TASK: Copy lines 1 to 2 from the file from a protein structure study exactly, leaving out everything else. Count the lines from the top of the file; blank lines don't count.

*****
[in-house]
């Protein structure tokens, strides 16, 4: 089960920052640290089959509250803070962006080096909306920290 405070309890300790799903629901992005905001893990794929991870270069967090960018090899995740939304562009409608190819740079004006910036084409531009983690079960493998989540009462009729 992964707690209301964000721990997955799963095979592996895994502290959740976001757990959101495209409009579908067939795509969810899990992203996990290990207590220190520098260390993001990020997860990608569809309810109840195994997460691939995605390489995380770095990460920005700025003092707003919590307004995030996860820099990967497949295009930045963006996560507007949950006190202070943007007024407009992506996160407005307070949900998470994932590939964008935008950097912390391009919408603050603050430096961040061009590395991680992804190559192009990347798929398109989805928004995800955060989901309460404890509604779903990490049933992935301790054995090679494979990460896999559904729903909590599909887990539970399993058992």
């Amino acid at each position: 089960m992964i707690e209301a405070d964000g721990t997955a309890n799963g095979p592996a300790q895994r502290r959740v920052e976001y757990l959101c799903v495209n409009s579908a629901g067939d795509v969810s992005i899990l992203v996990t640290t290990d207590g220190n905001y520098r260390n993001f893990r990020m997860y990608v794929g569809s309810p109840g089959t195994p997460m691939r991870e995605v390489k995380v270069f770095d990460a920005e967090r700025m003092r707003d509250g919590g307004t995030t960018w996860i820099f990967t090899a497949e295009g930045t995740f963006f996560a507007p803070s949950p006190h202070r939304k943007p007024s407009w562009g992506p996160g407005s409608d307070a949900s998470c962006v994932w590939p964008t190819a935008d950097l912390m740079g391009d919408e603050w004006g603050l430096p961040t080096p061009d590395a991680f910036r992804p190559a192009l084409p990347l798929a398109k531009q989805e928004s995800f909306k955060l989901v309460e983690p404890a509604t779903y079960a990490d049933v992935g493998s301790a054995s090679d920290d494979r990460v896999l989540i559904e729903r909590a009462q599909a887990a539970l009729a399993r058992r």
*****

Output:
[in-house]
């Protein structure tokens, strides 16, 4: 089960920052640290089959509250803070962006080096909306920290 405070309890300790799903629901992005905001893990794929991870270069967090960018090899995740939304562009409608190819740079004006910036084409531009983690079960493998989540009462009729 992964707690209301964000721990997955799963095979592996895994502290959740976001757990959101495209409009579908067939795509969810899990992203996990290990207590220190520098260390993001990020997860990608569809309810109840195994997460691939995605390489995380770095990460920005700025003092707003919590307004995030996860820099990967497949295009930045963006996560507007949950006190202070943007007024407009992506996160407005307070949900998470994932590939964008935008950097912390391009919408603050603050430096961040061009590395991680992804190559192009990347798929398109989805928004995800955060989901309460404890509604779903990490049933992935301790054995090679494979990460896999559904729903909590599909887990539970399993058992």